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There was no band playing “Pomp and Circumstance.” The valedictorian didn’t speak. The graduate didn’t walk into the Ocean Center to cheering crowds.
But as 18-year-old Brandon Schwartz sat in a wheelchair Friday at Halifax Health Medical Center, wearing a cap and gown and holding his belated diploma, he said the same thing all high school graduates say:
“I did it!”
Later, he amended his statement.
“I barely did it. Barely.”
Schwartz wasn’t able to walk at his graduation ceremony at Flagler Palm Coast High School on May 30 because three weeks earlier he was in a major car crash. By the time of graduation, he was still on a ventilator, recovering from substantial injuries.
Schwartz was delivering pizzas for Hungry Howie’s around 7 p.m. on May 11 when, according to a report from the Florida Highway Patrol, he failed to stop at a stop sign and another driver T-boned his car in the intersection of County Road 302 and County Road 305.
The other driver was not injured, but Schwartz was airlifted to Halifax Health and taken into surgery for his injuries. His spleen was removed. Doctors had to repair his pancreas, liver, abdominal wall and ventricular vein. Fluid was drained from his heart. His ribs were broken in 10 places.
His mom, Patricia, said she had to wait for three hours without any information. She didn’t know if her son arrived at the hospital alive or dead. It was the night before Mother’s Day.
Now, almost a month later, he’s expected to make a full recovery. He’s learning to walk again. And he got his diploma, if a few days later than the rest of his class.
“It’s a miracle,” his dad Marc Schwartz said, thanking the hospital staff, first responders and God. “Brandon owes his life to these people and that’s a debt we can never repay. We’re so grateful.”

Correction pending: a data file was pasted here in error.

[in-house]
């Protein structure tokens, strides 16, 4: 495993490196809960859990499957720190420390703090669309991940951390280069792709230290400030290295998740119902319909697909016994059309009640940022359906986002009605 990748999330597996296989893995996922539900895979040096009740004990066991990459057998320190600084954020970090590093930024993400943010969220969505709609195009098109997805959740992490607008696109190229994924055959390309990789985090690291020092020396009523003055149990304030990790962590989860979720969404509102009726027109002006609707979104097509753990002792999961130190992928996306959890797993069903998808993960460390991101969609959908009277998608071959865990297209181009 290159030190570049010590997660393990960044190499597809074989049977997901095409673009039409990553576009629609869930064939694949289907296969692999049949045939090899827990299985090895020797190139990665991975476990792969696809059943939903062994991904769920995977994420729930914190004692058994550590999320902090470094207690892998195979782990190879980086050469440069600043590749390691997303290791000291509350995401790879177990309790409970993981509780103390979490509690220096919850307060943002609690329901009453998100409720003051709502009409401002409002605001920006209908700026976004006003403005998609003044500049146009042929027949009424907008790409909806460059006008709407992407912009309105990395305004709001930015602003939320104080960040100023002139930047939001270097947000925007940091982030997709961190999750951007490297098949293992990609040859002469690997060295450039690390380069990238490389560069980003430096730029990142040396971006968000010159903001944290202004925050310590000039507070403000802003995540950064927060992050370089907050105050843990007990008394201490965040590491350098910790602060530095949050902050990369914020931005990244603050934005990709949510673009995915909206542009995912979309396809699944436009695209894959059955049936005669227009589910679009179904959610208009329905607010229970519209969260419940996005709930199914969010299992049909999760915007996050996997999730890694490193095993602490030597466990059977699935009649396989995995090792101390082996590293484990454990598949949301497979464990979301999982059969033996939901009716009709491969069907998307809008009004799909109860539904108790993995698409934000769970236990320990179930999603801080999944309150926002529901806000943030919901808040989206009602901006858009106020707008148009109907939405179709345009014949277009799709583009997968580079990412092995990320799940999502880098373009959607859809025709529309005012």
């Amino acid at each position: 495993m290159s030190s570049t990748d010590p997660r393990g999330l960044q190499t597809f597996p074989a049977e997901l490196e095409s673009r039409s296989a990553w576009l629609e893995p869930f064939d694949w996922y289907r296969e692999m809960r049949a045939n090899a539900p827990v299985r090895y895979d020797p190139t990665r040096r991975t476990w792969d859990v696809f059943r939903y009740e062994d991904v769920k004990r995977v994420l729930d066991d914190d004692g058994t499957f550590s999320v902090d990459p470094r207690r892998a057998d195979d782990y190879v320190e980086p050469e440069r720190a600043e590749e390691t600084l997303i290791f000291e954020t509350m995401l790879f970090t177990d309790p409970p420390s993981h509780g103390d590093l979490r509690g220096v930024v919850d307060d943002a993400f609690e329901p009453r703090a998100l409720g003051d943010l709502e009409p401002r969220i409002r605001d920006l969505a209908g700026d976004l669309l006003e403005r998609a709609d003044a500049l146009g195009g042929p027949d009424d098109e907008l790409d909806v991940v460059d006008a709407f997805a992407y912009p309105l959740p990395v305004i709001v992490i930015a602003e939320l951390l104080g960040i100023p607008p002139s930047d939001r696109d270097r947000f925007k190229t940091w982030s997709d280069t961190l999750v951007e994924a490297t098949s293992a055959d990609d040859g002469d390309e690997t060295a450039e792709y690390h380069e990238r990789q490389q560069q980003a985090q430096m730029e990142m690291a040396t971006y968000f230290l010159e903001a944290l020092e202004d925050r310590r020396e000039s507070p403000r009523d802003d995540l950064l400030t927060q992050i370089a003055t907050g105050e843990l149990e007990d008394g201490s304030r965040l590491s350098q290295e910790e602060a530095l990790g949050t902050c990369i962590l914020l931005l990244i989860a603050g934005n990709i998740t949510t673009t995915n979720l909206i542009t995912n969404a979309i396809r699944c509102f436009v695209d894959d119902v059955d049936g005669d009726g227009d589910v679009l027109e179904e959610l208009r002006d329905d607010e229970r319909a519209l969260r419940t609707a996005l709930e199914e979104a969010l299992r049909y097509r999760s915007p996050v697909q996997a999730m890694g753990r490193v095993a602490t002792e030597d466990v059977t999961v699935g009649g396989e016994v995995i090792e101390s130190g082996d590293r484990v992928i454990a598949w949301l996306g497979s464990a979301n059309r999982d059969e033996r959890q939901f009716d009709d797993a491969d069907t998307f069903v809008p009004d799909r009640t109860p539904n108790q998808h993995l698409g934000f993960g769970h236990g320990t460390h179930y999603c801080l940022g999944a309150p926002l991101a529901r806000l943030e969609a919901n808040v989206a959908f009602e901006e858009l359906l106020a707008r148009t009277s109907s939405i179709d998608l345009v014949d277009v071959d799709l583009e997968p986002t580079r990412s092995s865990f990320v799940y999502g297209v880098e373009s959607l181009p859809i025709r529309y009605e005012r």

Brandon Schwartz lives in Ormond Beach, but attended FPC to play on the lacrosse team. Just days before the accident, he attended prom with his girlfriend, Kayla Tennant, wearing a tuxedo to match her blue dress. He planned to join the Air Force after graduation.
He doesn’t remember much about the accident, but his father said he’s going to remember his graduation ceremony.
FPC Principal Robert Wallace went to the hospital to present Schwartz with his diploma on the same day he announced plans to retire from his position at the end of this month.
“Well Brandon, we were very disappointed you couldn’t make the graduation ceremony,” Wallace said. To which Brandon replied, “Me too.”
People laughed, but it wasn’t much of a joke. By the time Brandon really woke up after his accident, graduation — the chance to say goodbye to the last four years of his life, be with his friends and celebrate the future — had passed.
“It sucks,” he said, and tears welled in his eyes. “I wanted to be there so bad.”
But in the inpatient rehabilitation center at Halifax Health in Daytona Beach, surrounded by friends, family and the medical staff helping him heal, he had a new perspective.
“I’m glad to be alive.”
He said he still plans to join the Air Force, but first he’ll go home from the hospital, to sleep and to recover.
He said he only had one thing to say about everything he’s been through: “Just drive safe.”